Colorado’s First Tent Jail Open For Business
With El Paso County’s jail all full up, Sheriff Terry Maketa has taken his cue from “America’s Toughest Sheriff” and this week opened Colorado’s first tent jail to dozens of prisoners on work release.
Within two days of the tent jail opening, 38 prisoners were calling what Maketa has referred to as the “Big Top” home. In all up to 200 inmates will be housed there until a permanent facility is completed. From the outside the 12,000 square-foot tent somewhat resembles a miniature Denver International Airport terminal, but inside, the jail has no showers and the only food available is vending machine snacks. The work-release inmates, says spokeswoman Sgt. Jeanette Whitney, will spend the nights inside the tent, and then head off to jobs during the day.
The idea to ease overcrowding in Colorado’s most populous county is modeled after Maricopa County, Arizona Sheriff Joe Arpaio’s tent city. The flamboyant sheriff has made a name for himself with stunts like forcing inmates to wear pink boxer shorts and using matching handcuffs on them. There are currently no plans to replicate that activity in Colorado, but, in an era where the current emphasis is on reform over incarceration, not everyone is gung-ho about Arpaio’s import.
“I just don’t think this is very well thought out,” said Mary Ellen Johnson, the founder of the Pendulum Foundation, an organization that is dedicated to sentencing reforms, particularly for juvenile offenders who are serving time in adult prisons.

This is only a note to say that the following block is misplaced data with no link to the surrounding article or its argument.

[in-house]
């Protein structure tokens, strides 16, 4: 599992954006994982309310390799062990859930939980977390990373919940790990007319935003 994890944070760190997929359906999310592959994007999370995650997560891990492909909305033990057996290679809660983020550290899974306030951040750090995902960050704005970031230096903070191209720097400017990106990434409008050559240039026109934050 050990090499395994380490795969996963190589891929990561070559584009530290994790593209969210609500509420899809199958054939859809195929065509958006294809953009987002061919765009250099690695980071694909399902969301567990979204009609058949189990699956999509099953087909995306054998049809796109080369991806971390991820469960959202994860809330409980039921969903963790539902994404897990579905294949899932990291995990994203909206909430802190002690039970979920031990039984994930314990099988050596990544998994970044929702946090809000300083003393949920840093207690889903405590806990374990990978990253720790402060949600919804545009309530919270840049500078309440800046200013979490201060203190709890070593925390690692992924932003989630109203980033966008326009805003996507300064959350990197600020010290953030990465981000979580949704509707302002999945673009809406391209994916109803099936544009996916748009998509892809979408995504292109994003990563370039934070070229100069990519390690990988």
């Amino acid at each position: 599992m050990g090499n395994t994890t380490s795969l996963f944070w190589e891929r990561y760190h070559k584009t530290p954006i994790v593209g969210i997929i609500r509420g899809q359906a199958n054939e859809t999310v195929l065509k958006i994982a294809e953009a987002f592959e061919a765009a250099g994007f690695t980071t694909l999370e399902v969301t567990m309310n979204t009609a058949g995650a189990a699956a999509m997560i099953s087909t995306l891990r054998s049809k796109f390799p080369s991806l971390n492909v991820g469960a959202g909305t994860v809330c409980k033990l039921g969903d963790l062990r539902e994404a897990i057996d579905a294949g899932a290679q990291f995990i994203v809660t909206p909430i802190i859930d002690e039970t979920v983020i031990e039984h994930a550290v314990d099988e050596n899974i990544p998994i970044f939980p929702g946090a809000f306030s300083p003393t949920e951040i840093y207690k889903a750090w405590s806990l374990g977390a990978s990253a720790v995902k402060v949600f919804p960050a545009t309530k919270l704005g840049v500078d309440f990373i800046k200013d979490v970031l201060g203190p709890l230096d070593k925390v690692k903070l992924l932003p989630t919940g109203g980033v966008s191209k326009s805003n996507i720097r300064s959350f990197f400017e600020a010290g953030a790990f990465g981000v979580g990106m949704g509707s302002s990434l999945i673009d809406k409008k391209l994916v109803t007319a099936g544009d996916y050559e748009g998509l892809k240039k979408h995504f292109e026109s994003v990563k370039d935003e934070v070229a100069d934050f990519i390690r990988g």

“[Maketa’s always said, ‘we have to have alternatives, we’re going to have to do something’, but he’s never ever mentioned tents, so this shocked me.”
Maketa, a Republican in his second term in office, has experimented with several alternatives while dealing with an upward spiraling jail population, including releasing inmates early and no longer incarcerating people arrested on misdemeanor charges.
Between 1996 and 2006, the inmate population in El Paso County increased by a whopping 71 percent, recently housing nearly 1,500 inmates. Roughly one-third of those were being held on misdemeanor charges.
While reforms that will likely soon be adopted legislatively will likely take time, Johnson noted, other alternatives, – including halting the practice of automatically denying nonviolent prisoners parole, and not jailing people for technical violations – could also be considered, she said.
“I just think it’s a ridiculous plan – the idea that we’re going to piecemeal locking people up or arresting them without considering alternatives,” Johnson said.
Maketa’s tent jail is next to the Criminal Justice Center, in Colorado Springs southeast of downtown.
Last July, Arpaio – who has been called “America’s Toughest Sheriff” – came to Colorado Springs to stump for Maketa’s predecessor and former boss, John Anderson, during his unsuccessful bid for Congress.
During his visit, Arpaio bragged about how he spends more money feeding dogs in air conditioned cells than inmates warehoused in his desert tents. He also described how he pipes in only three TV stations to his prisons – the Weather Channel so inmates can see how hot they’re going to be, the Food Channel so they can salivate over the unattainable delicacies, and C-SPAN.
He didn’t mention, however, the $9 million verdict that was slapped down against him earlier in the year after after one of his inmates died after being strapped in a restraint chair. Nor did he talk about another $8.25 million settlement Mariposa County agreed to shell out in 1999, involving the death of another inmate who had been strapped in a restraint chair.
Cara DeGette, a longtime journalist, is a senior fellow at Colorado Confidential, and a columnist and contributing editor at the Colorado Springs Independent. E-mail her at email@example.com
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